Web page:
Philippines: workers on tourist island Boracay fear paradise will be lost with closure
The Philippine government has prepared 2 billion pesos (US$38.4 million) for a ‘calamity fund’ for workers in Boracay. But will it help?
Along the shores of Philippines’ top holiday island, Boracay, businesses like massage parlours, souvenir stalls, tattoo shops and boat rentals are still thriving while tourists bask in the sun on the powdery white sand, but not for long.
Workers in Boracay, the Philippines’ most popular tourist spot, have appealed for aid before the holiday island’s impending closure.
Philippines President Rodrigo Duterte, who described Boracay as a “cesspool”, ordered the island closed for six months starting April 26.
It reflects the growing pressures on beach resorts across Southeast Asia as infrastructure buckles under record visitor numbers.
Nearly 200 Boracay businesses were found to be discharging untreated waste water into the sea, resulting in increased concentration of human faeces along the beaches and posing health risks to swimmers.
The central Philippines island’s informal workers - masseuses, tattoo artists, sand sculptors and boat rental owners - said they will lose their primary source of living and sought support from the government.
“I hope there is at least some help to keep us fed daily because we have nowhere to go,” Joralyn delos Reyes, a hair stylist, said while braiding a tourist’s hair.
“We can no longer farm or fish because of the hotels and foreigners living in our land.”
The government has prepared 2 billion pesos (US$38.4 million) for a “calamity fund” to workers in Boracay.
“Even if they give us money, can they give us jobs when Boracay closes? That’s our biggest problem,” said Yolanda Casidsid, a masseuse for 20 years.
But for Neo Colubio, a boat rental manager, closing Boracay will help preserve the tourist spot, allowing locals to profit in the long term.
The holiday island, which generated over US$1 billion last year from a record two million tourists, employs around 30,000 workers.
Airlines have already started to cut back flights to Boracay, which had 2 million visitors last year, with the largest foreign contingents coming from China and South Korea, ahead of its closure.
The Philippines, which had record visitor numbers last year after three years of double-digit growth, estimates the Boracay closure could reduce full-year GDP by 0.1 per cent.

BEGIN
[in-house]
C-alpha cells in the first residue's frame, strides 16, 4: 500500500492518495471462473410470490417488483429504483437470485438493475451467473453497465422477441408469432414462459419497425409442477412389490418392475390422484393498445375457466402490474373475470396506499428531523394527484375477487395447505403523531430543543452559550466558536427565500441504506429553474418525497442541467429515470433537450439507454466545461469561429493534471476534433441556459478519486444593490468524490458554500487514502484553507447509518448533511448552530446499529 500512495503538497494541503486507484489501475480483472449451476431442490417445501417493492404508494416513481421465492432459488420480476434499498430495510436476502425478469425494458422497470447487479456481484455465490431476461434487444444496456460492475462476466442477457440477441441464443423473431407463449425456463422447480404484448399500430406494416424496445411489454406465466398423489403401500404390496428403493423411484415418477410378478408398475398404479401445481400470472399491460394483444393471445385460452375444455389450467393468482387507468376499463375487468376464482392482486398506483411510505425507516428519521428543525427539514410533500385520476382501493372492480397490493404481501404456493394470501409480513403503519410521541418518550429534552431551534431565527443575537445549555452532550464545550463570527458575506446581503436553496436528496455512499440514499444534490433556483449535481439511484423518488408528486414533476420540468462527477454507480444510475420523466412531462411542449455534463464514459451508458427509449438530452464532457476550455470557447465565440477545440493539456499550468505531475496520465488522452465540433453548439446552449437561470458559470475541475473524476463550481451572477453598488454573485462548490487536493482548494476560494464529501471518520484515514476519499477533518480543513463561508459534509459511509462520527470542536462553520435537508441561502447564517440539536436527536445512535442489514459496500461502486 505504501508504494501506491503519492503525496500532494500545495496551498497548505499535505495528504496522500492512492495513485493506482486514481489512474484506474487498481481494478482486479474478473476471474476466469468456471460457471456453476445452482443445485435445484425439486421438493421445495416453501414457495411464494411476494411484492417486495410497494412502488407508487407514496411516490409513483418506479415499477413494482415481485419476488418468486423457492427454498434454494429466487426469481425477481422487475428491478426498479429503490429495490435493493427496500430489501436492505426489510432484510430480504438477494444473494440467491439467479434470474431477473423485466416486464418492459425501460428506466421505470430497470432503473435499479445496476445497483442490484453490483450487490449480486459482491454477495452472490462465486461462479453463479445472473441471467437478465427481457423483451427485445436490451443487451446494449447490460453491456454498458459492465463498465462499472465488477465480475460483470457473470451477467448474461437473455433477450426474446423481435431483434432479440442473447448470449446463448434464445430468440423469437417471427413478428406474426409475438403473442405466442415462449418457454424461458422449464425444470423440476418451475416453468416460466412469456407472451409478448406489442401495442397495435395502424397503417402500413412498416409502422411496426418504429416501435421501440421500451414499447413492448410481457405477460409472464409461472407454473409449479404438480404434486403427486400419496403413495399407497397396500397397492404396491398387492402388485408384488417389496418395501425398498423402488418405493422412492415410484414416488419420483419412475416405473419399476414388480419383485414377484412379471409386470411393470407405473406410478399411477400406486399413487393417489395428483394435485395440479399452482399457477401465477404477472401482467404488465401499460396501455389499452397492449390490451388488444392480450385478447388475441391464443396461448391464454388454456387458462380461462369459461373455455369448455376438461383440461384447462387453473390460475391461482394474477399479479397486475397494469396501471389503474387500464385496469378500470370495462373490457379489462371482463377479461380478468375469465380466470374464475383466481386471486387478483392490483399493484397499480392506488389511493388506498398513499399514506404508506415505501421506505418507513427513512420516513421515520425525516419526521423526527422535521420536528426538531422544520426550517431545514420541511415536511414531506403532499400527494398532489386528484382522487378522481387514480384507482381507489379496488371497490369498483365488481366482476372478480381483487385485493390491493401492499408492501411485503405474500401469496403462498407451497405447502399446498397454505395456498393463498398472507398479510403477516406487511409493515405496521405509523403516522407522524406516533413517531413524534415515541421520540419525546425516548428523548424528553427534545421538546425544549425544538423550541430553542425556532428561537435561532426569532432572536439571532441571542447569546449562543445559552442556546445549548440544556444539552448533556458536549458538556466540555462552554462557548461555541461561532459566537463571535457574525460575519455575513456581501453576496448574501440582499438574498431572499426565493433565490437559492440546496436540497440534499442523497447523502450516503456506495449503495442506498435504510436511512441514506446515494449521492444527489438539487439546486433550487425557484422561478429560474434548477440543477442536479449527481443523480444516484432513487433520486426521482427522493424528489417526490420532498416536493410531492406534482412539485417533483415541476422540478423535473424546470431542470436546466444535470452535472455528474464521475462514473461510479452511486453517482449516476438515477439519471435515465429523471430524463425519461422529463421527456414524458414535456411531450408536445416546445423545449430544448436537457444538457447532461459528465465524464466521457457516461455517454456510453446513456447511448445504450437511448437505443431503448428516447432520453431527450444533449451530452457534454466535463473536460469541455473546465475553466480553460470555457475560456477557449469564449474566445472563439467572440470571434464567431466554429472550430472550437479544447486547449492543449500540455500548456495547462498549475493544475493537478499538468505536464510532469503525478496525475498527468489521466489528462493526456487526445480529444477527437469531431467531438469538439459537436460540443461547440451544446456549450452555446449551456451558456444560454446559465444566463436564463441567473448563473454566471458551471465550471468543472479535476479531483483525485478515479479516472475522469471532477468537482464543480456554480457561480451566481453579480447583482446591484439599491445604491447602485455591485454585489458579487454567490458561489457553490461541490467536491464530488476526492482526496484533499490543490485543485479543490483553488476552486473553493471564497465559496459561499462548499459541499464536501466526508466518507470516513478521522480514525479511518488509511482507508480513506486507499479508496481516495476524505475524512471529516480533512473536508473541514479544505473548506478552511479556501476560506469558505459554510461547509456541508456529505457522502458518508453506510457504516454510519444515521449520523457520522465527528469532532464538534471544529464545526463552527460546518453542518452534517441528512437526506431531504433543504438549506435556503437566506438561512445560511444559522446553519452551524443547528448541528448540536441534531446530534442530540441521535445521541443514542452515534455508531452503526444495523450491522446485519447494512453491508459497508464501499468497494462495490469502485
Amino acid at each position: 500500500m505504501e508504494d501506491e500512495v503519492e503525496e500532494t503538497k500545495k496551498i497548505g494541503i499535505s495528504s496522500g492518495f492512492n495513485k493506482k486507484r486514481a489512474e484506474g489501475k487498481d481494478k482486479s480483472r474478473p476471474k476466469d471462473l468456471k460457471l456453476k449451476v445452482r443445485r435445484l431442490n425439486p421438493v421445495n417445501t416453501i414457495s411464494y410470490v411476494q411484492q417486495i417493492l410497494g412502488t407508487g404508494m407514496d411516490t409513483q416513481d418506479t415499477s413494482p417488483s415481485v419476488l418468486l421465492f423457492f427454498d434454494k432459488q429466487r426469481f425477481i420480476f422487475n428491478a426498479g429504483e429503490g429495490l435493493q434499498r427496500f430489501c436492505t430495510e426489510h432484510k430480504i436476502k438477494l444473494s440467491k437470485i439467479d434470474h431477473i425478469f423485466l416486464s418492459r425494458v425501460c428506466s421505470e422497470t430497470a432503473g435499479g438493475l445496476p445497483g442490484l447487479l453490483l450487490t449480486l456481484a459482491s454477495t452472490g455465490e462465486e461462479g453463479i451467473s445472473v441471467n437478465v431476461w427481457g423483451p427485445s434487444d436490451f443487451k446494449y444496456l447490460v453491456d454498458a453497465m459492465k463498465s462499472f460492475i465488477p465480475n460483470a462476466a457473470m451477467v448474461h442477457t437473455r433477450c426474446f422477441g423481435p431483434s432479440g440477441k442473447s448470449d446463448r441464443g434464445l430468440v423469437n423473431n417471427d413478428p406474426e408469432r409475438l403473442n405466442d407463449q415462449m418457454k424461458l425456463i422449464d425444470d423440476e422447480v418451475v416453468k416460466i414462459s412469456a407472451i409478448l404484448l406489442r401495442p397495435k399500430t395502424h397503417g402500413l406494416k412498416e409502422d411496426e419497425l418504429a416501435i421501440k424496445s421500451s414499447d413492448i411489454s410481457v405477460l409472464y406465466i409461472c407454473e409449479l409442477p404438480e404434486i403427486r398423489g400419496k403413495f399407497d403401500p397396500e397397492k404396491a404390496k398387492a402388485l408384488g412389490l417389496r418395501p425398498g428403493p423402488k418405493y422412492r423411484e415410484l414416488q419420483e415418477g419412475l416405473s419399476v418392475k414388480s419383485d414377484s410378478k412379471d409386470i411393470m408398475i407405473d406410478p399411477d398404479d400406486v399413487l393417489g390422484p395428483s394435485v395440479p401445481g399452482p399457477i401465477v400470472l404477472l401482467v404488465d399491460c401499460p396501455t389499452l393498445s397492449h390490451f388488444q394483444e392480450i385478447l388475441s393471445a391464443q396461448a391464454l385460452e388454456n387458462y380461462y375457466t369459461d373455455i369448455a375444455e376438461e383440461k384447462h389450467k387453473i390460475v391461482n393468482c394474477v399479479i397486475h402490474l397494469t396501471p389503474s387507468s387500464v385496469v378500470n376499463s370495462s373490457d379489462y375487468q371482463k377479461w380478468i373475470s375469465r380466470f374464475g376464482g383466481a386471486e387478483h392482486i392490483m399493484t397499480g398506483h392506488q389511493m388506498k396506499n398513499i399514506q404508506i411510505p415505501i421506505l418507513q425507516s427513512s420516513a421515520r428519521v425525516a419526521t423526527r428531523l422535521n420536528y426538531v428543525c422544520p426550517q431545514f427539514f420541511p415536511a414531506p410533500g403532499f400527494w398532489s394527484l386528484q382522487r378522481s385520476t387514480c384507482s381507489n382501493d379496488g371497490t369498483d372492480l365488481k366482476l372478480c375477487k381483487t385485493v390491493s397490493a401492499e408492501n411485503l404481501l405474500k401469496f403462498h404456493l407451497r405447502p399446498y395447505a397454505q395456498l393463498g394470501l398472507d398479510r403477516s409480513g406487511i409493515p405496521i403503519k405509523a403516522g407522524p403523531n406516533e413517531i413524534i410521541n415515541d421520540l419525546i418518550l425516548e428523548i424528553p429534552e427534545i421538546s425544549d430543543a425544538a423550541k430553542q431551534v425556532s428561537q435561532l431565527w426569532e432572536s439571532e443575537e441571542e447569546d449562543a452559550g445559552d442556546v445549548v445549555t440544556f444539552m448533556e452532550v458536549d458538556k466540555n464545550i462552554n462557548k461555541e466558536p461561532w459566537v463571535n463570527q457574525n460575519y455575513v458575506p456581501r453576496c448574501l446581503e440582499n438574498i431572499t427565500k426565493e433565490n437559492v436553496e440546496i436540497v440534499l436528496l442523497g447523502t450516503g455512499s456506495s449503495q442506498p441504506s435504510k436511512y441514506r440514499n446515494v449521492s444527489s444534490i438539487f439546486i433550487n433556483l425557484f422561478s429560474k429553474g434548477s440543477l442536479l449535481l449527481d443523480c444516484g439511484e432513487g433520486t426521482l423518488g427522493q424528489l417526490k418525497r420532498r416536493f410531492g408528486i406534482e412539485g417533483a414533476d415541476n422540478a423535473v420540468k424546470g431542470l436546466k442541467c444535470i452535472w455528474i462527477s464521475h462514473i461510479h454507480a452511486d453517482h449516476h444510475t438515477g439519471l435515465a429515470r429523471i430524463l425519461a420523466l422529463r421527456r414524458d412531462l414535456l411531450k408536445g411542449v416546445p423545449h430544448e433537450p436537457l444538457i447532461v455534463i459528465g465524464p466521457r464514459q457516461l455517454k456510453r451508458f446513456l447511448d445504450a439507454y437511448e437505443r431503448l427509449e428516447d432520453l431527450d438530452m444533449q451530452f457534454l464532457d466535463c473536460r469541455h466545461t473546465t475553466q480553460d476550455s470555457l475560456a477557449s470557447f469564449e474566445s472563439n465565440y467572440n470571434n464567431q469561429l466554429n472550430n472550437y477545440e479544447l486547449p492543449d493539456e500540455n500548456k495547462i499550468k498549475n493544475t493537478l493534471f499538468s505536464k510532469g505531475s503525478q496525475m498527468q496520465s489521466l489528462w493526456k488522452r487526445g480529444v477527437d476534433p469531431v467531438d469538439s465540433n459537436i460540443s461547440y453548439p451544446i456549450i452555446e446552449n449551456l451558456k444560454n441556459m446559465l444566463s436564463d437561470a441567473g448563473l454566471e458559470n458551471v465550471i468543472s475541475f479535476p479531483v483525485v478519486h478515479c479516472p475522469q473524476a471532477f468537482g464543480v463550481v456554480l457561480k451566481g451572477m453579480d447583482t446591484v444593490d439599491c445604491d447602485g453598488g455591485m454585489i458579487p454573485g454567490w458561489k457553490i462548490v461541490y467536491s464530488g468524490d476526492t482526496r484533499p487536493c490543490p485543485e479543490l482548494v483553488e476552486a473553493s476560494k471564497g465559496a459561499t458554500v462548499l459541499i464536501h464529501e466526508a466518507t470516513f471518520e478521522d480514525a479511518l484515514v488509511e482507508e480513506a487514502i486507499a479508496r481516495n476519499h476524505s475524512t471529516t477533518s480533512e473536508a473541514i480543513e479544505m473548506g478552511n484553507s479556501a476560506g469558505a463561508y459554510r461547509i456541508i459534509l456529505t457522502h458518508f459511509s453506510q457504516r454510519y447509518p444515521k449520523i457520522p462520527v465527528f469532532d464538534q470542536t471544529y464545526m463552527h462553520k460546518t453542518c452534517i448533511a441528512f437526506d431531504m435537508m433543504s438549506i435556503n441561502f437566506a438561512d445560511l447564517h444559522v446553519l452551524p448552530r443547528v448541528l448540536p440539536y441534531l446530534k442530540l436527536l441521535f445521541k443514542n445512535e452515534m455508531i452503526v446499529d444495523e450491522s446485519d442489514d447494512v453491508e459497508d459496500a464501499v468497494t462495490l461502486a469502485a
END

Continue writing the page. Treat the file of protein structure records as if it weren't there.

Elsewhere, Thailand already has plans to shut its famous Maya Bay in the Phi Phi islands for four months this summer, while an environmental group is calling for urgent government action to tackle a “crisis” on the Indonesian tourist island of Bali.
The shutdown of Maya Bay in an attempt to salvage the area’s coral reefs - which have been damaged by crowds of tourists and warmer temperatures - follows the closure of 10 popular Thai diving sites in 2016 after a National Parks survey found bleaching on up to 80 per cent of some reefs.
Pattaya, south of Bangkok, serves as another cautionary tale.
An influx of western tourists from as far back as the 1960s, when American soldiers came on leave from the Vietnam war, and a construction boom in the 1990s transformed it from a picturesque fishing village to a town known for its seedy nightlife and high crime rate.
Thailand’s tourism ministry expects 37.55 million tourists this year, up from a record 35 million in 2017, of which 9.8 million were from China.
Shutdowns such as the one on Boracay are not a new phenomenon. Back in 2004, Malaysian authorities shut all hotels on the island of Sipadan, known for having some of the best scuba diving in the world, to help protect its eco-system and subsequently restricted tourist numbers to the island.
But some say these extreme actions often come too late, and a more sustainable solution is needed across the region.
“Proactive environmental protection is a far more effective approach than reactive environmental protection,” said Matt Gebbie, an analyst from Horwath HTL Indonesia, a tourism consultancy.
“You can’t revive coral reefs and eroded beaches and degraded forests in six months,” Gebbie said. “Proactive protection is essential for the long term sustainability of resort destinations.”